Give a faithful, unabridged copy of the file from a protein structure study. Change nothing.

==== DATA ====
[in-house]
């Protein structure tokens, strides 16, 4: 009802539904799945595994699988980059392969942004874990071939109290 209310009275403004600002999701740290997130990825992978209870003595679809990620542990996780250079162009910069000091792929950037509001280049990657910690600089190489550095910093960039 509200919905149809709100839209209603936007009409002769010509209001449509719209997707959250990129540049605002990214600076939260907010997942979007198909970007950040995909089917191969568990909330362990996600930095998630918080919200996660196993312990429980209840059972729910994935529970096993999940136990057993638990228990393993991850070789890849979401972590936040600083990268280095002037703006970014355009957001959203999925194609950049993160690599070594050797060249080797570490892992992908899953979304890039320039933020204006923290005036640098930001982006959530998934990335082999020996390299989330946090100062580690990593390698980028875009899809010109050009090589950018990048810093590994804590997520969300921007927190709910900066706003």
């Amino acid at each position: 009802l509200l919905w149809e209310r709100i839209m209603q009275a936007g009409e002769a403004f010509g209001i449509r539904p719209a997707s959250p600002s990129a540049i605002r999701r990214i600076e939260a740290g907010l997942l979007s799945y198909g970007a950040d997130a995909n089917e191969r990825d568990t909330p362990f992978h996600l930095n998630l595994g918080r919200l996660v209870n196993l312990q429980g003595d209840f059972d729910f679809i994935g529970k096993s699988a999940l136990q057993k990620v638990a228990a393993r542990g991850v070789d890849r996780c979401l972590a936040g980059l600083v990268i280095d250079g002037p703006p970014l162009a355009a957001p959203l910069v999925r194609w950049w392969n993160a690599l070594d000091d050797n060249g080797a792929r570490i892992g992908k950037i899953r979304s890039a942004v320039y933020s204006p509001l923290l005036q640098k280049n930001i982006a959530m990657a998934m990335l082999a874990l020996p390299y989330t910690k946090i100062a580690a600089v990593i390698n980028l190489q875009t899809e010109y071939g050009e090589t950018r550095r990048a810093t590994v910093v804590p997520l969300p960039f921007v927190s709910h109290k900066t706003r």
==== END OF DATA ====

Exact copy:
[in-house]
């Protein structure tokens, strides 16, 4: 009802539904799945595994699988980059392969942004874990071939109290 209310009275403004600002999701740290997130990825992978209870003595679809990620542990996780250079162009910069000091792929950037509001280049990657910690600089190489550095910093960039 509200919905149809709100839209209603936007009409002769010509209001449509719209997707959250990129540049605002990214600076939260907010997942979007198909970007950040995909089917191969568990909330362990996600930095998630918080919200996660196993312990429980209840059972729910994935529970096993999940136990057993638990228990393993991850070789890849979401972590936040600083990268280095002037703006970014355009957001959203999925194609950049993160690599070594050797060249080797570490892992992908899953979304890039320039933020204006923290005036640098930001982006959530998934990335082999020996390299989330946090100062580690990593390698980028875009899809010109050009090589950018990048810093590994804590997520969300921007927190709910900066706003």
């Amino acid at each position: 009802l509200l919905w149809e209310r709100i839209m209603q009275a936007g009409e002769a403004f010509g209001i449509r539904p719209a997707s959250p600002s990129a540049i605002r999701r990214i600076e939260a740290g907010l997942l979007s799945y198909g970007a950040d997130a995909n089917e191969r990825d568990t909330p362990f992978h996600l930095n998630l595994g918080r919200l996660v209870n196993l312990q429980g003595d209840f059972d729910f679809i994935g529970k096993s699988a999940l136990q057993k990620v638990a228990a393993r542990g991850v070789d890849r996780c979401l972590a936040g980059l600083v990268i280095d250079g002037p703006p970014l162009a355009a957001p959203l910069v999925r194609w950049w392969n993160a690599l070594d000091d050797n060249g080797a792929r570490i892992g992908k950037i899953r979304s890039a942004v320039y933020s204006p509001l923290l005036q640098k280049n930001i982006a959530m990657a998934m990335l082999a874990l020996p390299y989330t910690k946090i100062a580690a600089v990593i390698n980028l190489q875009t899809e010109y071939g050009e090589t950018r550095r990048a810093t590994v910093v804590p997520l969300p960039f921007v927190s709910h109290k900066t706003r």